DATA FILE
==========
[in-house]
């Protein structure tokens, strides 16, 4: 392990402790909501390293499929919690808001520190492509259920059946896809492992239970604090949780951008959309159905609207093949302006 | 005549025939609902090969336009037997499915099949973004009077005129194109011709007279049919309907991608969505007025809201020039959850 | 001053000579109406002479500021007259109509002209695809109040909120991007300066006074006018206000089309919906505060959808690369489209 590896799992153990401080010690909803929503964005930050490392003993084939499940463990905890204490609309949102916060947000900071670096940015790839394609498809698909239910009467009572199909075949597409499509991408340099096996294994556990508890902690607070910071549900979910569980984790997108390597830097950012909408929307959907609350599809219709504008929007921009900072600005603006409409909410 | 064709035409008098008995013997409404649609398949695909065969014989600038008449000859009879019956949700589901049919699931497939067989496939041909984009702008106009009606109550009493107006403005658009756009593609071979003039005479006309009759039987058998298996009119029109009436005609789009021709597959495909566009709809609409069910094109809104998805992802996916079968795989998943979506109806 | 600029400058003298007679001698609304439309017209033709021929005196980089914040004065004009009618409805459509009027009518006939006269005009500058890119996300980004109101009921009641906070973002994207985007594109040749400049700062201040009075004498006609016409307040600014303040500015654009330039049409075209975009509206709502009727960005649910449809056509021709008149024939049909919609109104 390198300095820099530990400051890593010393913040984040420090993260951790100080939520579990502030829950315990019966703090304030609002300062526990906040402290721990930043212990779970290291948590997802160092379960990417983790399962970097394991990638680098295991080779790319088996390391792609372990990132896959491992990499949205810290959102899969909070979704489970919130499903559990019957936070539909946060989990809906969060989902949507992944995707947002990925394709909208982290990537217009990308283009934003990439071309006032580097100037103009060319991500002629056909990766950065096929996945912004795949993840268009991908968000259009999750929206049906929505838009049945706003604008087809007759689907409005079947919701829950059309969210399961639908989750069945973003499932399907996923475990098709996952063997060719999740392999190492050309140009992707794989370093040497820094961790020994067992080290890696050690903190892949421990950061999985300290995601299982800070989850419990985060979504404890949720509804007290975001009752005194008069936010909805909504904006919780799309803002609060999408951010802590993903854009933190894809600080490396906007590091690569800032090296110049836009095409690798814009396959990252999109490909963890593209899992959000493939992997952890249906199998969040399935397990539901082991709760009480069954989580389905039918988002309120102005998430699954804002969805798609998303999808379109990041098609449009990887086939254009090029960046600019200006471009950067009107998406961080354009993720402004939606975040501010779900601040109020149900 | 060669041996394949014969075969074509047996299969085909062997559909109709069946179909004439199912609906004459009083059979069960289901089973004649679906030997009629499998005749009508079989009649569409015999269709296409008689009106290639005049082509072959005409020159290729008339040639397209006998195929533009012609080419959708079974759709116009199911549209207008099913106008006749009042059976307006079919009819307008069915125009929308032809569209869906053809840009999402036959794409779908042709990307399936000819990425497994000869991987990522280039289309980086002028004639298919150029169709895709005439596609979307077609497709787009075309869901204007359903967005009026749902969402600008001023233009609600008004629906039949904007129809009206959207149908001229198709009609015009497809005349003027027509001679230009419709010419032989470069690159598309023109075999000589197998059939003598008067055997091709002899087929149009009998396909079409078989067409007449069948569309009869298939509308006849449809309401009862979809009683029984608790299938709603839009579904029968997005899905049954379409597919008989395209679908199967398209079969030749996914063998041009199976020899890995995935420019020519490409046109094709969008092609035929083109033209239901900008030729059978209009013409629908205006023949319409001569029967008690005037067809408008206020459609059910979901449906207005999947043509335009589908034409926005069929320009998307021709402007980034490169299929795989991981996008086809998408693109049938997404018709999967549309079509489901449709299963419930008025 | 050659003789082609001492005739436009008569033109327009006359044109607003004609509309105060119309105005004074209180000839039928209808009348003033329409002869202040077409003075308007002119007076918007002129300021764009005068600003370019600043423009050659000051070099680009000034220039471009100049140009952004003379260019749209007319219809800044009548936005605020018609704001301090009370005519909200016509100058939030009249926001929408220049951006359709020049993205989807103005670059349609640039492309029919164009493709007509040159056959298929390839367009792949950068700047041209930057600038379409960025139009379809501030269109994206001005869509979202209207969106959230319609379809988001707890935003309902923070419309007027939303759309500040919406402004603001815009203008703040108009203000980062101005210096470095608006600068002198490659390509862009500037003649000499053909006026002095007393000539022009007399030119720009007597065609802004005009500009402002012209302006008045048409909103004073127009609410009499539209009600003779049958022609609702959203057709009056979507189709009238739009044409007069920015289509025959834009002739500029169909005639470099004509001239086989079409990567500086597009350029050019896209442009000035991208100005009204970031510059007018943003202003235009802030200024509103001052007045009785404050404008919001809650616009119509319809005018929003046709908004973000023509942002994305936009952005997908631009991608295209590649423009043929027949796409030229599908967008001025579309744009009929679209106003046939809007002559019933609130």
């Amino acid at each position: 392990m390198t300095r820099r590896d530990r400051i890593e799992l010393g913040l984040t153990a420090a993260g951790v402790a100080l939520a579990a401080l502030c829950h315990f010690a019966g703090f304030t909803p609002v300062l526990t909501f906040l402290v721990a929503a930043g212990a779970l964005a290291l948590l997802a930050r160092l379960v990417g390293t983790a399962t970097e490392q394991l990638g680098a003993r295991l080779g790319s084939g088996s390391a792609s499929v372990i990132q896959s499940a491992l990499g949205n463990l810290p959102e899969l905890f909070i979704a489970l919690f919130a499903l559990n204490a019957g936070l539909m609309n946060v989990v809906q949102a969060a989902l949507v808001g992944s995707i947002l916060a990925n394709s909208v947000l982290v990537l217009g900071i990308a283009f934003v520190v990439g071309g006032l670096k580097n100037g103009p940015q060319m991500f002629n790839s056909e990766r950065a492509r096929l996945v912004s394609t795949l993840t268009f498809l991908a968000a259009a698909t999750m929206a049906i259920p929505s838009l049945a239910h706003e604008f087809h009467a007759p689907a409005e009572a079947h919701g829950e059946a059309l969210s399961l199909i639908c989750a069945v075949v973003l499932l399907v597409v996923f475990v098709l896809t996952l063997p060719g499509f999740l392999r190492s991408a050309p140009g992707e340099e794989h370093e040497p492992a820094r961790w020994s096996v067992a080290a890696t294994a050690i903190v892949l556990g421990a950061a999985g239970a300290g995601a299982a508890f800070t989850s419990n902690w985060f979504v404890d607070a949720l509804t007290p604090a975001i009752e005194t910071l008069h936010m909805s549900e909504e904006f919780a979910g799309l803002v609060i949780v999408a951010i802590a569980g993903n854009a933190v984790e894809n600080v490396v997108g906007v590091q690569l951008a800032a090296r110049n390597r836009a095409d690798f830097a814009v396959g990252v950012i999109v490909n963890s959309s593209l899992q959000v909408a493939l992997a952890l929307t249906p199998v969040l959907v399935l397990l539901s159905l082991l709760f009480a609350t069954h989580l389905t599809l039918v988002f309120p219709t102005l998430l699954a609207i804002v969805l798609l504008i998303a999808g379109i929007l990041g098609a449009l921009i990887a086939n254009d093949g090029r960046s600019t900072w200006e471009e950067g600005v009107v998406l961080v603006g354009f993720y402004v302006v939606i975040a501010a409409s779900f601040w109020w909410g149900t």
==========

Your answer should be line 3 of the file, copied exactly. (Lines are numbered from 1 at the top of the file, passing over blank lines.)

């Amino acid at each position: 392990m390198t300095r820099r590896d530990r400051i890593e799992l010393g913040l984040t153990a420090a993260g951790v402790a100080l939520a579990a401080l502030c829950h315990f010690a019966g703090f304030t909803p609002v300062l526990t909501f906040l402290v721990a929503a930043g212990a779970l964005a290291l948590l997802a930050r160092l379960v990417g390293t983790a399962t970097e490392q394991l990638g680098a003993r295991l080779g790319s084939g088996s390391a792609s499929v372990i990132q896959s499940a491992l990499g949205n463990l810290p959102e899969l905890f909070i979704a489970l919690f919130a499903l559990n204490a019957g936070l539909m609309n946060v989990v809906q949102a969060a989902l949507v808001g992944s995707i947002l916060a990925n394709s909208v947000l982290v990537l217009g900071i990308a283009f934003v520190v990439g071309g006032l670096k580097n100037g103009p940015q060319m991500f002629n790839s056909e990766r950065a492509r096929l996945v912004s394609t795949l993840t268009f498809l991908a968000a259009a698909t999750m929206a049906i259920p929505s838009l049945a239910h706003e604008f087809h009467a007759p689907a409005e009572a079947h919701g829950e059946a059309l969210s399961l199909i639908c989750a069945v075949v973003l499932l399907v597409v996923f475990v098709l896809t996952l063997p060719g499509f999740l392999r190492s991408a050309p140009g992707e340099e794989h370093e040497p492992a820094r961790w020994s096996v067992a080290a890696t294994a050690i903190v892949l556990g421990a950061a999985g239970a300290g995601a299982a508890f800070t989850s419990n902690w985060f979504v404890d607070a949720l509804t007290p604090a975001i009752e005194t910071l008069h936010m909805s549900e909504e904006f919780a979910g799309l803002v609060i949780v999408a951010i802590a569980g993903n854009a933190v984790e894809n600080v490396v997108g906007v590091q690569l951008a800032a090296r110049n390597r836009a095409d690798f830097a814009v396959g990252v950012i999109v490909n963890s959309s593209l899992q959000v909408a493939l992997a952890l929307t249906p199998v969040l959907v399935l397990l539901s159905l082991l709760f009480a609350t069954h989580l389905t599809l039918v988002f309120p219709t102005l998430l699954a609207i804002v969805l798609l504008i998303a999808g379109i929007l990041g098609a449009l921009i990887a086939n254009d093949g090029r960046s600019t900072w200006e471009e950067g600005v009107v998406l961080v603006g354009f993720y402004v302006v939606i975040a501010a409409s779900f601040w109020w909410g149900t």